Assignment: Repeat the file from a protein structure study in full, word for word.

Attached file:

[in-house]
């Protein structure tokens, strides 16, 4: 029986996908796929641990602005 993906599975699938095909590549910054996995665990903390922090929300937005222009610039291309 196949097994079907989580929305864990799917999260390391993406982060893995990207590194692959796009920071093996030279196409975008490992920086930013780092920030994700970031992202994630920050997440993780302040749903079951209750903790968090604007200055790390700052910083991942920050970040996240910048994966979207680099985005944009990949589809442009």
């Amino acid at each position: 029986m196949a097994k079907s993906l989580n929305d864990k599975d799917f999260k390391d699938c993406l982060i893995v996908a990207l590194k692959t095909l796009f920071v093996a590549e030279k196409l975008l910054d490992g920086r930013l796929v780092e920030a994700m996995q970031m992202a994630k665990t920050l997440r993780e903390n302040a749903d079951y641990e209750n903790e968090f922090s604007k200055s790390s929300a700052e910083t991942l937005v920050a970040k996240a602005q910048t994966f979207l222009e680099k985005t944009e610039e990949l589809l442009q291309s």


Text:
[in-house]
């Protein structure tokens, strides 16, 4: 029986996908796929641990602005 993906599975699938095909590549910054996995665990903390922090929300937005222009610039291309 196949097994079907989580929305864990799917999260390391993406982060893995990207590194692959796009920071093996030279196409975008490992920086930013780092920030994700970031992202994630920050997440993780302040749903079951209750903790968090604007200055790390700052910083991942920050970040996240910048994966979207680099985005944009990949589809442009």
């Amino acid at each position: 029986m196949a097994k079907s993906l989580n929305d864990k599975d799917f999260k390391d699938c993406l982060i893995v996908a990207l590194k692959t095909l796009f920071v093996a590549e030279k196409l975008l910054d490992g920086r930013l796929v780092e920030a994700m996995q970031m992202a994630k665990t920050l997440r993780e903390n302040a749903d079951y641990e209750n903790e968090f922090s604007k200055s790390s929300a700052e910083t991942l937005v920050a970040k996240a602005q910048t994966f979207l222009e680099k985005t944009e610039e990949l589809l442009q291309s």